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The University of Tsukuba achieves visualization of vesicle movement in cells: Discovery of two different vesicle fusion mechanisms


A research group led by Professor Masayuki Masu of the Institute of Medicine at the University of Tsukuba and Specially Appointed Assistant Professor Seiichi Koike of the Graduate School of Science and Engineering at the University of Toyama, in collaboration with Yokohama City University, the National Institutes of Natural Sciences' Exploratory Research Center on Life and Living Systems, and the National Institute for Physiological Sciences, has announced that they developed a technique using fluorescent substances to label the vesicles, which are involved in intracellular transport of substances and other functions, and visualize the fusion of the labeled vesicles using cells in the yolk sac surrounding a mouse embryo. Observations of the vesicle fusion process revealed two distinct modes of fusion and involvement of cytoskeletal actin in the vesicle fusion regulation. The results are expected to contribute to the elucidation of the regulatory mechanisms of vesicle fusion and trafficking and were published in the international academic journal eLife on March 18.

The two modes of fusion seen in endosomes.
Provided by the University of Tsukuba

Cells use nutrients and other substances taken up from the outside via a process known as endocytosis. The incorporated substances are encased in endosomes, which are sac-like structures responsible for sorting substances and transported to organelles. Intracellular vesicles fuse with each other or with other organelles during vesicle trafficking. The individual fusion processes are too minute to observe under a microscope, and the mechanisms that control fusion remained unknown.

With this in mind the research group used the technology they developed here to observe living mouse embryos at an early stage of development (around embryonic day 8.5). Through this they successfully visualized endosome fusion in the yolk sac visceral endoderm cells, which are in the most superficial portion of the mouse embryo. The results of this observation revealed two distinct modes of endosome fusion: "homotypic fusion," in which two endosomes fuse rapidly to form a single vesicle, and "heterotypic fusion," in which endosomes are slowly absorbed by lysosomes.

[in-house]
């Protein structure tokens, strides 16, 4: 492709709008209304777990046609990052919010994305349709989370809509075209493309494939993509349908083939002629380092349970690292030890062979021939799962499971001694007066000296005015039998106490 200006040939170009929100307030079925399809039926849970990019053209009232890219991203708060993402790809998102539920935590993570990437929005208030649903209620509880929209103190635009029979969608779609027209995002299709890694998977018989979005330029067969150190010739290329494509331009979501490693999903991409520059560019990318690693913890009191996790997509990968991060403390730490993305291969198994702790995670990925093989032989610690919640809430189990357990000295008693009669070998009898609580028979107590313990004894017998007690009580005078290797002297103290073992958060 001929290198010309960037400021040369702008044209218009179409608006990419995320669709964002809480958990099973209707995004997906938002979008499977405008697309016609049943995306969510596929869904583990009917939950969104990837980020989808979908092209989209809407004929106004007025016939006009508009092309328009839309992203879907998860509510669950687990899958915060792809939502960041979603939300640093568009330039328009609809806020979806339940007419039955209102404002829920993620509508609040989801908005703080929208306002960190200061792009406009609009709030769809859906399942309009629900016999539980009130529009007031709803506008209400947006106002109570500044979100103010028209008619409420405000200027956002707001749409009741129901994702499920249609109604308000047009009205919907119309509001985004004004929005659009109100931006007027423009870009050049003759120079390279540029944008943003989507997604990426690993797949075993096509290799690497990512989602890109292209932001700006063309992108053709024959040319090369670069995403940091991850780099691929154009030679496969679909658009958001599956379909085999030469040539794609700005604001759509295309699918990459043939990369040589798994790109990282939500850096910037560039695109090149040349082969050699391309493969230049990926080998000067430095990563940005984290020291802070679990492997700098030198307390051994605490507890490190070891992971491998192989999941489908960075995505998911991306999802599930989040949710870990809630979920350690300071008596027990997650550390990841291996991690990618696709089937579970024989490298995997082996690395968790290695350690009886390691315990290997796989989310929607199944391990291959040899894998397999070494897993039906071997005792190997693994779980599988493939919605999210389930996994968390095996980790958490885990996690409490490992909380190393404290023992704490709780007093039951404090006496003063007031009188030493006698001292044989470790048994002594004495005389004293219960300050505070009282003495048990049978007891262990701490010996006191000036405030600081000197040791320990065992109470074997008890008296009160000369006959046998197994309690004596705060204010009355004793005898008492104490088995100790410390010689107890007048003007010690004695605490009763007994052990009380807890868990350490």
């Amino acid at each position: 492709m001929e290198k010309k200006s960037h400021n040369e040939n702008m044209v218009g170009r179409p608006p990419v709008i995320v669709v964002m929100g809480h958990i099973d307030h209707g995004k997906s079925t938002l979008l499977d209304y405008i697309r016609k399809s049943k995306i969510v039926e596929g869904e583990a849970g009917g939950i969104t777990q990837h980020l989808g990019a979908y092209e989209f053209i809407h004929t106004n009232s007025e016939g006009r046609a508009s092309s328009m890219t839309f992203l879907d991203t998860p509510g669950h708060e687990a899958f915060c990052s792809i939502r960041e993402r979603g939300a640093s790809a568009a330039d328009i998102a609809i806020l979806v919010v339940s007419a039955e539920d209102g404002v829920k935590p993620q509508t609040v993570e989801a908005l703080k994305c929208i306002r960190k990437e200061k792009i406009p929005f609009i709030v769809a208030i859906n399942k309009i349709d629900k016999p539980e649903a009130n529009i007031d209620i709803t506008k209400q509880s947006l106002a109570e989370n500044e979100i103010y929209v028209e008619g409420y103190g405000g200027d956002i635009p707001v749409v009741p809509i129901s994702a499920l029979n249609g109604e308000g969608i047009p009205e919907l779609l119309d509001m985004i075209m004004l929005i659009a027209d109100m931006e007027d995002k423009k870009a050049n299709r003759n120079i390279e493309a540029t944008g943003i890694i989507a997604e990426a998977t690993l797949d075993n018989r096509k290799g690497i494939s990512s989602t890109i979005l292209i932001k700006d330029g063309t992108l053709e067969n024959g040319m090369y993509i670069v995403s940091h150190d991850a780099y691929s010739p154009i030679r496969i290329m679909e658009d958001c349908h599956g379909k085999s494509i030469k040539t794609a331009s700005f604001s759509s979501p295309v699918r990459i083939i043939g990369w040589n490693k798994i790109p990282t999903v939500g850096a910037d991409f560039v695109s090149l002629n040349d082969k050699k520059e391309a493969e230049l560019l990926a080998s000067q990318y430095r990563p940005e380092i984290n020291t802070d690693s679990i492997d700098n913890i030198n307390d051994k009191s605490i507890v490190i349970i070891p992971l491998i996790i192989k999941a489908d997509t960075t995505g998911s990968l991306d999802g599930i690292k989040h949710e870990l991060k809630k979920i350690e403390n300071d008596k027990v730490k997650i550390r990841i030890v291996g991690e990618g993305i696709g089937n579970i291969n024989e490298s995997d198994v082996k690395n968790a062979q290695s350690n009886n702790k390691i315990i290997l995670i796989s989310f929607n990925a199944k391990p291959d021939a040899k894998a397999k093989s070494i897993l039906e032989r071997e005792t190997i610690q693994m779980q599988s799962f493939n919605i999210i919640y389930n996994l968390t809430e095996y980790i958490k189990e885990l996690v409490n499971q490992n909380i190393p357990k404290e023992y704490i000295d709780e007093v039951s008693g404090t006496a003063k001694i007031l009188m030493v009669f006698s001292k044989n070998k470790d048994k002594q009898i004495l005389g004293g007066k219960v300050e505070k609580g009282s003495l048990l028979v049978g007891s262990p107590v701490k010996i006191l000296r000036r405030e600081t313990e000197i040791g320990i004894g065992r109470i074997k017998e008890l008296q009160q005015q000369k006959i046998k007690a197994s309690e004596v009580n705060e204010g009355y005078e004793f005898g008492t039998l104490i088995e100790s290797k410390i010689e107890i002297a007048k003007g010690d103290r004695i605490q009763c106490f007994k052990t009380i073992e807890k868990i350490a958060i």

Mathematical analysis of the vesicle fusion process using a dynamic model indicated that the fusion mode primarily depends on the vesicle size, with homotypic fusion occurring when vesicles are smaller and heterotypic fusion when vesicles are larger. They also confirmed that large vesicles undergo homotypic fusion when fluctuation forces are applied to the membrane of the vesicles.

Cytoskeletal proteins called actin are bound to endosomes, and actin seems to generate fluctuation forces that promote homotypic fusion. Moreover, cofilin (a protein that severs and depolymerizes actin filaments), which promotes actin turnover, and myosin (a motor protein that moves on actin), which interacts with actin, were also found to be important for vesicle fusion. Masu said, "This study has its origins in the discovery of abnormalities in vesicle trafficking in yolk sac visceral endodermal cells when studying mice dying during early embryonic development. In pursuing the question of why vesicle trafficking was abnormal, we found that late endosome fusion occurs in two modes, and that the fusion modes are regulated by a cytoskeletal protein called actin. Then, we performed mathematical analysis of vesicle fusion and discovered that actin was providing the force to induce homotypic fusion in large vesicles. Vesicle trafficking is a fundamental property of cells, but it has been recently associated with Alzheimer's disease. The results of this study may contribute to the diagnosis and treatment of the disease."

Journal Information
Publication: eLife
Title: Actin dynamics switches two distinct modes of endosomal fusion in yolk sac visceral endoderm cells
DOI: 10.7554/eLife.95999

This article has been translated by JST with permission from The Science News Ltd. ( Unauthorized reproduction of the article and photographs is prohibited.

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